STOCK NOW Gundlach Flags Stock Risks, Sees House Prices Dropping, Recession...

Gundlach Flags Stock Risks, Sees House Prices Dropping, Recession Soon

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  • Jeffrey Gundlach touted bonds over stocks and said US house prices may dip when mortgage rates fall.
  • The billionaire investor flagged the risk of a recession striking in the second quarter of 2024.
  • The DoubleLine Capital CEO rang the alarm on the national debt, warning interest costs could spike.

Banking jitters are more likely to boost bonds than stocks, house prices could drop, and a recession will probably hit by summer, Jeffrey Gundlach said.

The regional-banking disaster this spring has spurred people to pull their cash out of bank deposits and park it in money-market fund en masse. Fresh money flowing into financial markets can be good news for stocks, but Gundlach dismissed the idea they would benefit significantly.

“I think it really misses the point to think people are going to go from a money-market fund, a six-month T-bill-and-chill type of a situation, and go into the Ark type of fund or the Magnificent Seven type of fund,” he said. “That’s such a monumental change in risk appetite that I don’t think it’s logical.”

Gundlach, a billionaire investor and DoubleLine Capital’s CEO, made the comments during a recent company webcast. He argued an inflow of funds into Treasuries and other safe bonds was more likely.

The veteran fund manager also discussed the US housing market, which has essentially frozen this year as buyers balk at taking on mortgage rates in excess of 7%, and prospective sellers hold off on listing their homes because they don’t want to give up cheaper rates they’ve locked in. Mortgages have jumped in cost due to the Federal Reserve hiking interest rates from nearly zero to over 5% since March last year in response to historic inflation.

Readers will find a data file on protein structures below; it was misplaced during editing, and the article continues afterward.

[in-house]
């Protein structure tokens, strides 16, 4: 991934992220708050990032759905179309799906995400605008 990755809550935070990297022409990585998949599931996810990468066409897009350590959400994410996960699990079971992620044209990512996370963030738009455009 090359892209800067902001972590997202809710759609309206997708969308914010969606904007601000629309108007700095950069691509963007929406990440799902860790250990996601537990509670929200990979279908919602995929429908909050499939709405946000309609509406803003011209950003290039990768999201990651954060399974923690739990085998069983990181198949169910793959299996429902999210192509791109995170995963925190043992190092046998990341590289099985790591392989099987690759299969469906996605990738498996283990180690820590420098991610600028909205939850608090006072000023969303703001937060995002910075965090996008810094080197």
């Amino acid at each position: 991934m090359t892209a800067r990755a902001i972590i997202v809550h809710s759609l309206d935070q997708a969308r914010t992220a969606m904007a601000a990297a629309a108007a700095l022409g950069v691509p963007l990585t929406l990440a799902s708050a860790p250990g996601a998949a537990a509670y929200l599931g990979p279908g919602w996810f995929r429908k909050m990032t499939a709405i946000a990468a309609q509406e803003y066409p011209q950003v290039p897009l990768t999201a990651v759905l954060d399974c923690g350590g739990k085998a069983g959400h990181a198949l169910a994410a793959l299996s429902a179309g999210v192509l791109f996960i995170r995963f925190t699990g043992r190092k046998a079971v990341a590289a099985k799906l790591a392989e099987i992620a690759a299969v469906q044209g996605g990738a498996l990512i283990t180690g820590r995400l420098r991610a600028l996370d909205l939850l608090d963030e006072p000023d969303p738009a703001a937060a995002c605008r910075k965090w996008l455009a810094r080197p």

“I believe that if mortgage rates fall further by, say, a percentage point, I think we’ll actually start to see home prices weaken because we’ll unlock supply,” Gundlach said. “Ironically we might have housing prices deteriorate along with falling mortgage interest rates — the opposite of what most of our 40-year experiences have been.”

Gundlach also rang the alarm on the national debt, warning interest payments could swell to roughly 20% of federal tax revenue within the next five years. He noted the US government has historically run budget deficits during recessions as it has scrambled to shore up the economy, and argued rates are likely to remain higher for longer, paving the way for US debt payments to balloon.

The investor reiterated his view that a prolonged economic slump is likely. He pointed to the yield curve staying inverted for a while and now threatening to reinvert, which has historically happened at “the front edge of the recession,” he said.

Gundlach also flagged the Philadelphia Fed’s coincident economic indicators, which have hit levels that typically indicate trouble ahead.

“This is completely consistent with the potential for recession say in the second quarter or so of next year,” he said.

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